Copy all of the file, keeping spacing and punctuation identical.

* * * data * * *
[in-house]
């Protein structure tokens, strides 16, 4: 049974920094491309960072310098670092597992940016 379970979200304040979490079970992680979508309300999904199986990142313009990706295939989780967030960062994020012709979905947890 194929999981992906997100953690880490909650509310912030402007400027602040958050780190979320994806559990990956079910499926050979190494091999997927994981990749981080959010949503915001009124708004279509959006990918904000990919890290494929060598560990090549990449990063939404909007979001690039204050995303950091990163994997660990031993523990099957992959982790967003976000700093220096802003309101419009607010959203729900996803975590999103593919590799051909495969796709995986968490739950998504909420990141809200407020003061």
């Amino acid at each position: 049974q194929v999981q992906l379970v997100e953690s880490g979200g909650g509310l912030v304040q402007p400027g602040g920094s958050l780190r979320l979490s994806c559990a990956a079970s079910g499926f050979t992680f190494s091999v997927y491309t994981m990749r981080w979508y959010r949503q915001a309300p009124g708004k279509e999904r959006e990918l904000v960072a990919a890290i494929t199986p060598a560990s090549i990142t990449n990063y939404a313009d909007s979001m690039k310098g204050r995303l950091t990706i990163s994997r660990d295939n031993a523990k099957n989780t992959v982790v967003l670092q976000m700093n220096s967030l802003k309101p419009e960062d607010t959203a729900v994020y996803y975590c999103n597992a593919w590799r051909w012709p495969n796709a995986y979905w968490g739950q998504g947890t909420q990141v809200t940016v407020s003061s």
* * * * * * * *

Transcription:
[in-house]
């Protein structure tokens, strides 16, 4: 049974920094491309960072310098670092597992940016 379970979200304040979490079970992680979508309300999904199986990142313009990706295939989780967030960062994020012709979905947890 194929999981992906997100953690880490909650509310912030402007400027602040958050780190979320994806559990990956079910499926050979190494091999997927994981990749981080959010949503915001009124708004279509959006990918904000990919890290494929060598560990090549990449990063939404909007979001690039204050995303950091990163994997660990031993523990099957992959982790967003976000700093220096802003309101419009607010959203729900996803975590999103593919590799051909495969796709995986968490739950998504909420990141809200407020003061």
């Amino acid at each position: 049974q194929v999981q992906l379970v997100e953690s880490g979200g909650g509310l912030v304040q402007p400027g602040g920094s958050l780190r979320l979490s994806c559990a990956a079970s079910g499926f050979t992680f190494s091999v997927y491309t994981m990749r981080w979508y959010r949503q915001a309300p009124g708004k279509e999904r959006e990918l904000v960072a990919a890290i494929t199986p060598a560990s090549i990142t990449n990063y939404a313009d909007s979001m690039k310098g204050r995303l950091t990706i990163s994997r660990d295939n031993a523990k099957n989780t992959v982790v967003l670092q976000m700093n220096s967030l802003k309101p419009e960062d607010t959203a729900v994020y996803y975590c999103n597992a593919w590799r051909w012709p495969n796709a995986y979905w968490g739950q998504g947890t909420q990141v809200t940016v407020s003061s």